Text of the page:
• Yippee! I’m delighted for you (and a very little bit envious :-)). Are you going hiking? I hope you have a fantastic time, as I’m sure you will. This will be a great time of year to go, too.

  4. It wasn’t till I saw your comment that I realised, Lorna. No cake! And I hadn’t even missed it, so fascinated was I by the landscape. Pretty spectacular to see in those circumstances. 🙂 Great post.

  5. What gorgeous photos…and how brave you are to travel through water and over the black road…I thoroughly enjoyed seeing Iceland through your eyes.

    • Thanks Linda, but it was my chum who was the brave one, making the decisions about which bits of rivers to drive across. I think I need to go back and take some food photos so that I can do a proper post with edibles in.

  6. Thanks for sharing these wonderful pictures with us. Iceland looks like a cool place to visit. I would love to go there one time. You pick the most unique and interesting places to visit. I need to ask, where there teashops there?

    • Thanks Darlene, I was very fortunate to go there but I don’t recall a single teashop. I’m sure there must be lots of cafes in Reykjavik but I was mostly out in the sticks where finding something to eat other than hamburgers and pizzas was a challenge. I expected there to be lots of excellent fish restaurants but it didn’t seem to be the case. Again, I think Reykjavik has such things but outside the city there didn’t appear to be much choice.

  7. Wow Lorna, what a wonderful photo’s!! Love all of them but especially the once of the Jokulsarlon glacier lagoon…breathtakingly beautiful! Never knew Iceland was so beautiful! Thanks for sharing 🙂

    • I hope you get to go there one day, it’s a fabulous place. I would guess choices are widening all the time, particularly in Reykjavik, but I struggled to find vegetarian food. They don’t grow a lot in the way of fruit and vegetables and there’s no culture of plant based eating, but perhaps that’s changing now and will change in the future.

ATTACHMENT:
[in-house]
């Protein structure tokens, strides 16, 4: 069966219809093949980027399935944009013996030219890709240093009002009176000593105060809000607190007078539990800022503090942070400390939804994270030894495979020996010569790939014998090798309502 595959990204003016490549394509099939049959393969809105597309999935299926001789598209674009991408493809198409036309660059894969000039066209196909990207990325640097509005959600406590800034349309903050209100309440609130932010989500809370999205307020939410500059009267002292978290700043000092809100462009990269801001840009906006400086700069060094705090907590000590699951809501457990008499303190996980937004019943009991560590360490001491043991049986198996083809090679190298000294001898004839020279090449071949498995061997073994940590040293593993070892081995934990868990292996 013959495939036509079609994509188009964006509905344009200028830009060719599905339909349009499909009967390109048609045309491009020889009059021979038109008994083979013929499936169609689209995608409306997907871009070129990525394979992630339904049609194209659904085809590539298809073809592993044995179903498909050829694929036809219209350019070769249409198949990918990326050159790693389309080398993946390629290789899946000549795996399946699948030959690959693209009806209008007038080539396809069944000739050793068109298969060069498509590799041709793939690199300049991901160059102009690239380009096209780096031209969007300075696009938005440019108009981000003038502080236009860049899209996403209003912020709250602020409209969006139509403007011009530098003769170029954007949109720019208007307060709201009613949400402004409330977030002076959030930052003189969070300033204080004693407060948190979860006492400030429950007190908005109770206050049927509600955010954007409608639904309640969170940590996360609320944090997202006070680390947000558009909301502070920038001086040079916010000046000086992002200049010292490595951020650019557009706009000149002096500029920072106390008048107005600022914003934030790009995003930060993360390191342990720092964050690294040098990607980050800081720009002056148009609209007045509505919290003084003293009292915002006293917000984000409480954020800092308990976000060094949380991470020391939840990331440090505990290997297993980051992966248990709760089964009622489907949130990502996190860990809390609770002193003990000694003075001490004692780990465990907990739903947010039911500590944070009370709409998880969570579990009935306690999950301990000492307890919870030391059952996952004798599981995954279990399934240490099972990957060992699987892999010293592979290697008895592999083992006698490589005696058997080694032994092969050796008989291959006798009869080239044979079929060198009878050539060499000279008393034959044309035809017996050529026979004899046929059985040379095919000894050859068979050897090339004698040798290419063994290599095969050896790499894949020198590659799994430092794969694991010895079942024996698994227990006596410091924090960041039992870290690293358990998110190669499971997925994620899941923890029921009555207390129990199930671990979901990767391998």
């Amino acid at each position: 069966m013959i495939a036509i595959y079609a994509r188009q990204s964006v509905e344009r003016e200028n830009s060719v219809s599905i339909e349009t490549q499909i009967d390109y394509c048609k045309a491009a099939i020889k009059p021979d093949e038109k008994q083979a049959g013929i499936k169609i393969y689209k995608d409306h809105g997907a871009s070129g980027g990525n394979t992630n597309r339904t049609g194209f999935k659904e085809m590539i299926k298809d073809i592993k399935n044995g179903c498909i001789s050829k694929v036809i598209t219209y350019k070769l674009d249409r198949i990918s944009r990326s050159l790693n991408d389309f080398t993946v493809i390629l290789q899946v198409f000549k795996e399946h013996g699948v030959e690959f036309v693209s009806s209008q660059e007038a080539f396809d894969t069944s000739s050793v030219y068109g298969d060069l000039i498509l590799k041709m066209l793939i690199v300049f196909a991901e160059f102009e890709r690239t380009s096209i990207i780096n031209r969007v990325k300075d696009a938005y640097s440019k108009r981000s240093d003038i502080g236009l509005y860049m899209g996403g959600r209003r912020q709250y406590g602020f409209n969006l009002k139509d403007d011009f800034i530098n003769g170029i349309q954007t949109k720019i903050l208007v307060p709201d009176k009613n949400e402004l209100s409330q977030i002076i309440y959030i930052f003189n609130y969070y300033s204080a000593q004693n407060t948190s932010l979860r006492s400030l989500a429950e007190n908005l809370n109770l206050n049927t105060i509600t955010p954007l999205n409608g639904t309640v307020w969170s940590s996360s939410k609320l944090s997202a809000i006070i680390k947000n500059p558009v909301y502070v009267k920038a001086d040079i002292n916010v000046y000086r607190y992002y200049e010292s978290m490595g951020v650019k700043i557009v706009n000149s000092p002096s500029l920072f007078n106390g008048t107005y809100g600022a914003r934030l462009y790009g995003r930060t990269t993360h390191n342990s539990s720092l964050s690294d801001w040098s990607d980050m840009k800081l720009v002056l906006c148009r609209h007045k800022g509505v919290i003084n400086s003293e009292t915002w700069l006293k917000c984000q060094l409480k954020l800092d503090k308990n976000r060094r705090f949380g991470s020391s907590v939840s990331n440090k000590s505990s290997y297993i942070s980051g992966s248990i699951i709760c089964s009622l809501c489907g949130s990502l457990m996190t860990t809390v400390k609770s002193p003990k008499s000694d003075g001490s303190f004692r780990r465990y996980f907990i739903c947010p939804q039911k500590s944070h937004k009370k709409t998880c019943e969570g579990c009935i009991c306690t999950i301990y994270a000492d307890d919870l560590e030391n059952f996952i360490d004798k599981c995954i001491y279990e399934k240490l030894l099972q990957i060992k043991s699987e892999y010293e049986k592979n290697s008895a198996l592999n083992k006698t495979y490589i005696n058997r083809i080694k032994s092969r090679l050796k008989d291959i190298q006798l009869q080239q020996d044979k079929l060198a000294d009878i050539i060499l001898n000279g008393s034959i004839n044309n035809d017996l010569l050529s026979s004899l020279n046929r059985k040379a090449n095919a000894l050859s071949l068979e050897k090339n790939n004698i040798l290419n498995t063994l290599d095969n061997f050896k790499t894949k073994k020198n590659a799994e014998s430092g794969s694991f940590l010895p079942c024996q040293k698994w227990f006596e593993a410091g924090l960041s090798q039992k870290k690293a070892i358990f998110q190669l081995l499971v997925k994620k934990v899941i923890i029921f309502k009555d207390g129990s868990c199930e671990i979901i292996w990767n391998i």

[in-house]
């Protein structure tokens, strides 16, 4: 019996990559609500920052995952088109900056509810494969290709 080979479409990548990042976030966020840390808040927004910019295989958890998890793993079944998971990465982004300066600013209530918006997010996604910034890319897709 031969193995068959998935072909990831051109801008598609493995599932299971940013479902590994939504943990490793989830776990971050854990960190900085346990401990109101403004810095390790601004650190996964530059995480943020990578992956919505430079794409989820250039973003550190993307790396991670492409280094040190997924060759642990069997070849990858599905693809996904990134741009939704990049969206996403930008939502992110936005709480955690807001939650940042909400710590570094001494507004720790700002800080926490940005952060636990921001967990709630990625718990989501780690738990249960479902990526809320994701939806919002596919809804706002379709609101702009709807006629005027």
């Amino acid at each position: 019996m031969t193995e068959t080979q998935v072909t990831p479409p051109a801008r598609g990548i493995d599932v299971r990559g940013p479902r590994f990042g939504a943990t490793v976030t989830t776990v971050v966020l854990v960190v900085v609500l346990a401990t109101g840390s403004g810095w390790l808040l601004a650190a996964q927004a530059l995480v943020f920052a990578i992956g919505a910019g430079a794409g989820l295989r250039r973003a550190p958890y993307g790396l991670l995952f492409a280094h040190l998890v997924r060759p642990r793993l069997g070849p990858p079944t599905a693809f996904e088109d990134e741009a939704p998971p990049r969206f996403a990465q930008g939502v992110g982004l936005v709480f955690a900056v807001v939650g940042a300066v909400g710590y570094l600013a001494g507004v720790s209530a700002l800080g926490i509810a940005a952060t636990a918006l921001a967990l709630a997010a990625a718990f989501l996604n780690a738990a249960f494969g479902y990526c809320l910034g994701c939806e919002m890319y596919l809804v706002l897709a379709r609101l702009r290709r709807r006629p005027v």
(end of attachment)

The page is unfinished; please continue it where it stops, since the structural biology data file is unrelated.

8. I’ve always wanted to visit Iceland! Your amazing photos and descriptions just renew my wish! What a wonderful landscape. I’d love to sit on a glacier and hear it creaking! What an experience. Another reason why I’d love to visit is to see the northern lights, but for that I think the best time is spring/autumn. Bathing in naturally heated water sounds great, but not the sulphuric aroma! Were any volcanoes active at the time of your visit?

    • I think you’d love it, Jo. Lots of rocks! I saw the northern lights while I was there, up on the north coast. I had gone to bed but got dragged out to look at them and it was well worth getting up for. There were no volcanoes doing anything impressive when I was there, but I’d love to witness an eruption. It’s also supposed to be a great place for whale watching but I went on a 3 hour trip and saw nothing whatsoever. On the up side, there was complimentary hot chocolate.

  9. What an amazing trip! Id love to travel to iceland, visit some of my pottery friends there and go to the blue lagoon. Are there any tea shops in the area? How does one find a geology chum to get involved in field trips!? Im obviously missing an opportunity here…

    • I hope you get to do it one day, Anne, I’m sure it would inspire your creativity. The colours in the landscape are so beautiful. I didn’t find any tea shops but then I wasn’t really in the right sorts of places. We did pop in to the Blue Lagoon briefly and there was a cafe there. I’m sure there are lots of them in Reykjavik but I didn’t have time to look, unfortunately. I found my geology chum while doing a geology course at university, but I daresay you could ferret one out elsewhere if you were determined enough.

  10. Certainly one of the coolest climates with a breathtaking beauty and (somewhat) beautiful barrenness. I loved those pastel blue ice sculptures riding out of the most. It makes me think of Norse gods and indestructible power drawn from those cool waters. So stunning indeed…

    • That’s it exactly, beautiful barrenness, although not quite as barren as it looks if you get down to the minibeast level. All the lava makes for a pretty fertile landscape. You can just imagine Vikings landing there, there is a power about the place, right enough.

  11. Hello Lorna, for one dreadful moment I thought you’d posted about a supermarket…

    The columnar basalt is amazing – it looks as if it is holding the hill up and in places has been crushed by the effort. One of my lifes ambitions is to see an erupting volcano and your pictures have made me want to go to Iceland to do that!

    BTW, were the tea and cakes good there?

    • Hi Finn, I think it’s possible that I’ve been to the supermarket the same number of times as I’ve been to the country, it’s not an institution I’m very familiar with.

      If you like rocks, Iceland is a great place to go. It would have been great to see an erupting volcano.

      The tea and cakes were fairly non-existent I’m afraid, but that was probably because I wasn’t in Reykjavik much. The only time I had anything decent on that front was during a visit to someone’s house when I was served with excellent homemade pancakes and coffee. They’re not very big on tearooms, or indeed varied cuisine, at least outside the capital.